Last summer HomeToGo filed an antitrust complaint against Google with the European Commission. Can you explain your concerns and also the current status of your filing?
We are not afraid of competition, but we expect fair competition from all competitors.
Google ranks websites based on a long list of quality factors. All websites need to pass this quality assurance to have a chance to rank organically on top positions and therefore receive traffic. This mechanic results in a whole industry and companies around the world spending significant budgets to compete with each other in this field.
Google, however, decided not to participate in this quality competition at all (!) and puts their own vacation rental search “hardcoded” on top of the organic results – and this even with bright, shiny pictures and a map where everyone else is only allowed a text link. This is highly unfair and is misusing the monopoly power Google holds.
Illustrating this with a metaphor: Think of this situation like two shops being on the same street. One shop is allowed colorful neon signs while the other shop is not even allowed to advertise on billboards. And it just so happens that the owner of the first supermarket is the city’s mayor.
Sounds unfair – and it is. And when there is only one store left at some point it is very unlikely that this will lead to better prices for everyone.
Therefore, we filed an antitrust complaint and while I can’t give you updates on the current status at the moment, I can say that we see Google continuing their behavior.
What are your priorities for HomeToGo in the next five years?
We’ve just started our journey: There’s still a great deal of exciting opportunities we have not even started to address. What I can say: we earlier talked about the mega trends influencing and shaping the travel industry.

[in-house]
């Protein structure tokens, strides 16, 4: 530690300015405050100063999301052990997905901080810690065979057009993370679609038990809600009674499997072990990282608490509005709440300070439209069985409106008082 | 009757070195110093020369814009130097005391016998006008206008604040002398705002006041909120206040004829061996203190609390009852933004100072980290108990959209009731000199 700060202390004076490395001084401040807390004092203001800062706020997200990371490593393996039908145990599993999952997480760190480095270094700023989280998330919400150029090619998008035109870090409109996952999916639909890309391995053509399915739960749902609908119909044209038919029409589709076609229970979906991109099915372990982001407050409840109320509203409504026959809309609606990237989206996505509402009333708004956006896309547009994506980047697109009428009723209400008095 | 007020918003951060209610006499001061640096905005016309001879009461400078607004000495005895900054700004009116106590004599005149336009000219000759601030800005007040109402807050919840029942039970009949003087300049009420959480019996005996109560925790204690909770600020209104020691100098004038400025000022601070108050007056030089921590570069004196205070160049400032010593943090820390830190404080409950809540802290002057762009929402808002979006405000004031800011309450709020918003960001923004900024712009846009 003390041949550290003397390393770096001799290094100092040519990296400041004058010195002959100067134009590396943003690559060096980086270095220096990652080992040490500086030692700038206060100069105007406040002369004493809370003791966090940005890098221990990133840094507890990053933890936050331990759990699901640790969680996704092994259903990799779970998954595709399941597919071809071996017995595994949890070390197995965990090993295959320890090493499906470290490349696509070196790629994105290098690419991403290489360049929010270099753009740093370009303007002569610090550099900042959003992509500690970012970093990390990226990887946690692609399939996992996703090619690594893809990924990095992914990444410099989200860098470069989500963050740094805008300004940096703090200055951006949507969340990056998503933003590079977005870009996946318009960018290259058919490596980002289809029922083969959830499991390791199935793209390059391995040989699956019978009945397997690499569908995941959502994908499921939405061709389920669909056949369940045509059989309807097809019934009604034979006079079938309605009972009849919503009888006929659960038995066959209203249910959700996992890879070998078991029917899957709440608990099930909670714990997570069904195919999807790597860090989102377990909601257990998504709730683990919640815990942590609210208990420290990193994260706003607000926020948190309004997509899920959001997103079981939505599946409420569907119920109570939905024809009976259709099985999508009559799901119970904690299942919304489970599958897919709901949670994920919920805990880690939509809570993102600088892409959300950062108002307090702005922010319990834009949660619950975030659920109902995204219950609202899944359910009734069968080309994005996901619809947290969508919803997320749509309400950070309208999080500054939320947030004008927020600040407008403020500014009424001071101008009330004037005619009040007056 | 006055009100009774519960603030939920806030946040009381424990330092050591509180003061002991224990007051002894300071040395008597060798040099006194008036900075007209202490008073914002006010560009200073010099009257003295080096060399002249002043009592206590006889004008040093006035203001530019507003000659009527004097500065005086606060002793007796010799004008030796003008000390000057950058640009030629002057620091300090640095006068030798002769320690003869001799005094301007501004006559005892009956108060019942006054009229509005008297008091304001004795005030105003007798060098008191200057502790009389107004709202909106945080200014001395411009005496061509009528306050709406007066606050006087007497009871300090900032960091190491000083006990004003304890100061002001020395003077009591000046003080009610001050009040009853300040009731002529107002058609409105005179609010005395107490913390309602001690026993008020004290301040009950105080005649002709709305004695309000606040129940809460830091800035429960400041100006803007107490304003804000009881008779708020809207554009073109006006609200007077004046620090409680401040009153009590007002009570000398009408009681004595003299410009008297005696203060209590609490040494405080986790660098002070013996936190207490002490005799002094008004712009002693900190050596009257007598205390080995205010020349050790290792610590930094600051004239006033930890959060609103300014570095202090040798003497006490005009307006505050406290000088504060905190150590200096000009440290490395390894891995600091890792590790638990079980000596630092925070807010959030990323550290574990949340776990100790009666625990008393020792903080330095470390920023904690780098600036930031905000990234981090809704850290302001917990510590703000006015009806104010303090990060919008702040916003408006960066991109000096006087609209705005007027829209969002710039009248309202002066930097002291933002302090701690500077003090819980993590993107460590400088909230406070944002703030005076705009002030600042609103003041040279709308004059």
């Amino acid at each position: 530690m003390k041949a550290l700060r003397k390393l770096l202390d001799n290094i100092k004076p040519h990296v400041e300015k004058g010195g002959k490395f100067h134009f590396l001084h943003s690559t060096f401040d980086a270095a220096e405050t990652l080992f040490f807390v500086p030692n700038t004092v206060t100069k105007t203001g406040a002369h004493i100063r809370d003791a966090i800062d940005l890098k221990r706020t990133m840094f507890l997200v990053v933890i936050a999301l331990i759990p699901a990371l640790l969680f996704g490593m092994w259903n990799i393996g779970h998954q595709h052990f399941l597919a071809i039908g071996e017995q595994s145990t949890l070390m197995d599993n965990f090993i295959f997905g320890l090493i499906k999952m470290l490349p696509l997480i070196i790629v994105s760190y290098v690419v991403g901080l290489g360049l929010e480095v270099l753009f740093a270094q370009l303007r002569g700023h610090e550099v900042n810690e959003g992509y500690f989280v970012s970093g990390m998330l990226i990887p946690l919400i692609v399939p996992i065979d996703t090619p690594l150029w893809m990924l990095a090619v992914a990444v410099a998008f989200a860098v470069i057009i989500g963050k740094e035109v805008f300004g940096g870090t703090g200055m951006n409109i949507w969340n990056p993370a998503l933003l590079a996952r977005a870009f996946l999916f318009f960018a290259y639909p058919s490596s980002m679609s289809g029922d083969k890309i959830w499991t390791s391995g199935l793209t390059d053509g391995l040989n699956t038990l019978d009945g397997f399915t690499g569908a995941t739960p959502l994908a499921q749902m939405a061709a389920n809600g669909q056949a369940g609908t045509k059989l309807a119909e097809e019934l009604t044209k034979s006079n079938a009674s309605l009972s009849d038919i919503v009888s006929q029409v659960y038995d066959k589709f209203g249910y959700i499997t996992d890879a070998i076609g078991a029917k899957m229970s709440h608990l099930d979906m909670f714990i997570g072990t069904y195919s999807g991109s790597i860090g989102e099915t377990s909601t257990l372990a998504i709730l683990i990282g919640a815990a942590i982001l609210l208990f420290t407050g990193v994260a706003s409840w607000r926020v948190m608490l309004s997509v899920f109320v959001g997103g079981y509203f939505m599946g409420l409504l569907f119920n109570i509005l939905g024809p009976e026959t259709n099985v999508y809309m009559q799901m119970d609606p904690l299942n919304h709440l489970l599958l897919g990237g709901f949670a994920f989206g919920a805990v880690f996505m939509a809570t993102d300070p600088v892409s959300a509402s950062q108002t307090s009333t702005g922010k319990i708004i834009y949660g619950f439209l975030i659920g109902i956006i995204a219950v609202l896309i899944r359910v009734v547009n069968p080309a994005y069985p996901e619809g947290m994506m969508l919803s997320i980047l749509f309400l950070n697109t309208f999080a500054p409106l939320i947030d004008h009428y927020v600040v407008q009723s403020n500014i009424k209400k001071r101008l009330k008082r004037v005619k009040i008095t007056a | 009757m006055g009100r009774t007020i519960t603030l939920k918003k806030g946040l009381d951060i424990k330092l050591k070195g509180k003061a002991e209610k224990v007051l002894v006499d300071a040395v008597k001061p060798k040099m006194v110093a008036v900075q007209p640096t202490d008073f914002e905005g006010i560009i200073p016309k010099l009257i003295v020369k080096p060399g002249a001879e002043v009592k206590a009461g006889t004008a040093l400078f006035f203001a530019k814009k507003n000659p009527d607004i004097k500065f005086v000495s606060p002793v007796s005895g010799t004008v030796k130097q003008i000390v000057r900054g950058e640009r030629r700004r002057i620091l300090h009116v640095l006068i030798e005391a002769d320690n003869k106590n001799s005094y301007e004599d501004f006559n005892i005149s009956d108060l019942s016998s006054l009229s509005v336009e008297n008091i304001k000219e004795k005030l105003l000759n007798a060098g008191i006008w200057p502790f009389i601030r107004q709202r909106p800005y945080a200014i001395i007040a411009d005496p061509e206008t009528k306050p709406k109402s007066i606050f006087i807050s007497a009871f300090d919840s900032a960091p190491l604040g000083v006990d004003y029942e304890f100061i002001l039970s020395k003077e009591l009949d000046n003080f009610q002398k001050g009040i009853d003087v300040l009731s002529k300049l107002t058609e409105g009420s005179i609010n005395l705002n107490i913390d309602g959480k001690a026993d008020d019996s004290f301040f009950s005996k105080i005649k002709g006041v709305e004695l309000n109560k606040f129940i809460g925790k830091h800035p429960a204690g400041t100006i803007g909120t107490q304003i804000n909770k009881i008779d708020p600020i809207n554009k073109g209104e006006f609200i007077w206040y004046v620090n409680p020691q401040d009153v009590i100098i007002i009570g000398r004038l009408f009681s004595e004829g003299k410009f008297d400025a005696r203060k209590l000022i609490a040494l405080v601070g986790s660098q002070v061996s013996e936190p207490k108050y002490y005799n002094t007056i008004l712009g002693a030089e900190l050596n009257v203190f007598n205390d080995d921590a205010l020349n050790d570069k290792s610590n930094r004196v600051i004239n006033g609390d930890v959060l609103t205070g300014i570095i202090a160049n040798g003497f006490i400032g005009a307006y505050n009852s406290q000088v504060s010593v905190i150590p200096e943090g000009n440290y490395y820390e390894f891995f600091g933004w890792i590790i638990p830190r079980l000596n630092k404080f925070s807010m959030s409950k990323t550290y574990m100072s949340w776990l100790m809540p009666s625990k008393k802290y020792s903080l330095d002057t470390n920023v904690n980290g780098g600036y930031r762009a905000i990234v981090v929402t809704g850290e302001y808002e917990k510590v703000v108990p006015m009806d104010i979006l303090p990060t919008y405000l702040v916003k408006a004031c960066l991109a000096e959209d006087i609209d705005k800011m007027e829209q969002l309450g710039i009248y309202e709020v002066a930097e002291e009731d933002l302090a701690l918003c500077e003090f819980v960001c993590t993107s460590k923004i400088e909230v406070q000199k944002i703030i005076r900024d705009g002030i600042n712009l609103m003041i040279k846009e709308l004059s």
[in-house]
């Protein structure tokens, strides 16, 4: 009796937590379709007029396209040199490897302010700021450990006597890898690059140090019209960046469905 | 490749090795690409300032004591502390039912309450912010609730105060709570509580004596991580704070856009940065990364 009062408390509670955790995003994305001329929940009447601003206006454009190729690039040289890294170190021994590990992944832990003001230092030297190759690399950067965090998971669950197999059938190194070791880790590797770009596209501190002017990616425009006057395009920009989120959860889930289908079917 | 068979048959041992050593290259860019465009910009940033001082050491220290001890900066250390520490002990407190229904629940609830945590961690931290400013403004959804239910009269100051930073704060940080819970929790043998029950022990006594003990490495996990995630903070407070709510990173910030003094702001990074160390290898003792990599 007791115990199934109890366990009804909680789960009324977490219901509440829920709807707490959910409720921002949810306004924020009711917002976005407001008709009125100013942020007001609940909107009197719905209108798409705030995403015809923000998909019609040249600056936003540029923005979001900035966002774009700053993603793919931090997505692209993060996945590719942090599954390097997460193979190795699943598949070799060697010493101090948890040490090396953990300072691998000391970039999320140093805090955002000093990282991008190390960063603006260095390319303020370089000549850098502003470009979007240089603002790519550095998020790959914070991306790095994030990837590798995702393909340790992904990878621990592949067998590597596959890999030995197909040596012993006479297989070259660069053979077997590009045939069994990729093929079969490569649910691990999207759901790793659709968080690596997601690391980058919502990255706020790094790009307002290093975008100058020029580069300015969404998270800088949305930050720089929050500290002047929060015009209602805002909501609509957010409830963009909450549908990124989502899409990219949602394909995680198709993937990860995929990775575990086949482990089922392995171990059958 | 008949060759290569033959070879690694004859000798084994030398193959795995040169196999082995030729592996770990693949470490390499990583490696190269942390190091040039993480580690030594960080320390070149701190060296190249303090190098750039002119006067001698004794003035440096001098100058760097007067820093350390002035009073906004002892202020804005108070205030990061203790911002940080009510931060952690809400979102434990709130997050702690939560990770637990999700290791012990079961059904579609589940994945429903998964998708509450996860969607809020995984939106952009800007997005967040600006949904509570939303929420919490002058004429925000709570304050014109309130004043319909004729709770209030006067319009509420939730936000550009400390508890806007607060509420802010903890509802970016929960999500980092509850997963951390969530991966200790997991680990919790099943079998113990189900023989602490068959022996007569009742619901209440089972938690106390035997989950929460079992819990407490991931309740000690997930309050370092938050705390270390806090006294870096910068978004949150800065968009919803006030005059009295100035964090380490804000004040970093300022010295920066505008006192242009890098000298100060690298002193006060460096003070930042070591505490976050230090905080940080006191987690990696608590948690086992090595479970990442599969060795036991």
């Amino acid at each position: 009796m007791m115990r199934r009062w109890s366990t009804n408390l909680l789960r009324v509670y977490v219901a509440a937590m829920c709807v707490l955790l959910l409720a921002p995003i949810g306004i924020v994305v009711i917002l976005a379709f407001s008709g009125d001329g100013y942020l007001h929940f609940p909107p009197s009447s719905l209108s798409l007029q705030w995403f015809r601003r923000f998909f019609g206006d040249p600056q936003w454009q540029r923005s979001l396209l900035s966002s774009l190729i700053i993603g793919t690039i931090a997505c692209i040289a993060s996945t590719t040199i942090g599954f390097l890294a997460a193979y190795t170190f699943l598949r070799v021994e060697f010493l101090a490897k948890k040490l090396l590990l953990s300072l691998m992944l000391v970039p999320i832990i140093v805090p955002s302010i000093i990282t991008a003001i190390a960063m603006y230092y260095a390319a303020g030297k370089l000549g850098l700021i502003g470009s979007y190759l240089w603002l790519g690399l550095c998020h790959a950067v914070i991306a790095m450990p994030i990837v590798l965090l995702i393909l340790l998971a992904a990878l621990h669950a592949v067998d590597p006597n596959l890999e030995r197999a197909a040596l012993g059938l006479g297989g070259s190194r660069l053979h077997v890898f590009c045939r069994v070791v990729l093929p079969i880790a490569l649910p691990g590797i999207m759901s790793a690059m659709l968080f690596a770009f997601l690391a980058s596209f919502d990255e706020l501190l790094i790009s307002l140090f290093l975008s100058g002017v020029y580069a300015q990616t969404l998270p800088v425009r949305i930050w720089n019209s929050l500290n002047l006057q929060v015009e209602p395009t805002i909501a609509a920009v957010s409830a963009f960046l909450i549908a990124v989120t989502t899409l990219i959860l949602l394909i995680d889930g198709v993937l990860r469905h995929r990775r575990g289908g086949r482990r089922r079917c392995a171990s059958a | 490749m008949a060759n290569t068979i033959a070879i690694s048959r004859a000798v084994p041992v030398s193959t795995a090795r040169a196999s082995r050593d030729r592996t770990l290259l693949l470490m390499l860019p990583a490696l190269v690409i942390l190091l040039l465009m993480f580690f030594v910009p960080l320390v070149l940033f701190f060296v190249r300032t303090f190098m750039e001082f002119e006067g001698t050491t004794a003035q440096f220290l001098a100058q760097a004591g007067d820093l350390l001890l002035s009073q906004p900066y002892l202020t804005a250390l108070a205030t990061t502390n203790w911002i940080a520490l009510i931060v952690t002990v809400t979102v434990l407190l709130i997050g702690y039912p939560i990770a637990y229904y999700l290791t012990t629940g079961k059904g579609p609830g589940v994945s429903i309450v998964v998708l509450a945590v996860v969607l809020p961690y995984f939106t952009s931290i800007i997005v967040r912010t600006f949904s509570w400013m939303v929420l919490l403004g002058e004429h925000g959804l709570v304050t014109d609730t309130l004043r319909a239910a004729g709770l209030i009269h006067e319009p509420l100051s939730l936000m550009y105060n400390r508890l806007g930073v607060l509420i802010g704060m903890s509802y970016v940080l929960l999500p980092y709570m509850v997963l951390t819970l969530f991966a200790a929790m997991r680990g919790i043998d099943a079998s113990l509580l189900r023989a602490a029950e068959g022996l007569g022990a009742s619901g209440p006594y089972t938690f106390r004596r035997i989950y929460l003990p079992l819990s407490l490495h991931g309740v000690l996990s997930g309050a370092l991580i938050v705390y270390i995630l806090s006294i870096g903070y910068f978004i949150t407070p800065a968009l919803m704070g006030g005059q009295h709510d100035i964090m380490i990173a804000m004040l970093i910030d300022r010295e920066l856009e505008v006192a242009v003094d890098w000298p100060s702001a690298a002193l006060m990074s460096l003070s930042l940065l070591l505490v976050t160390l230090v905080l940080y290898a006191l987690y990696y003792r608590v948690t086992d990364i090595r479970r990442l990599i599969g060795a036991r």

We’ll continue to heavily invest in technology to capitalize on these trends and transform them into value for our customers. AI and machine learning will continue to drive our capabilities to process the massive inventory we manage.
Still, technology is only a tool. What really drives us is to never leave a search unanswered. The traveler’s needs are where all our thinking starts.
Is there an IPO in your future?
We never comment on specific plans for financing or possible investment.
However, generally speaking, we are considering all sorts of options for HomeToGo’s future and we’ll make sure the company is in all regards well equipped for the opportunities ahead and the travel rebound to come.
What has been the biggest learning for you personally in the last year due to the pandemic?
My biggest learning is probably our shift to remote work at HomeToGo and how well it went from day one. A great team is a great team, regardless of where everyone is working from. The last year was remarkable. I am extremely grateful for everyone who has supported HomeToGo as a whole and me personally in the last 12 months.
The pandemic is an extremely demanding situation for everyone who, like our team, is passionate about travel. Seeing the resilience, creativity and optimism that our team demonstrates every day makes me proud and confident for our next steps as a company.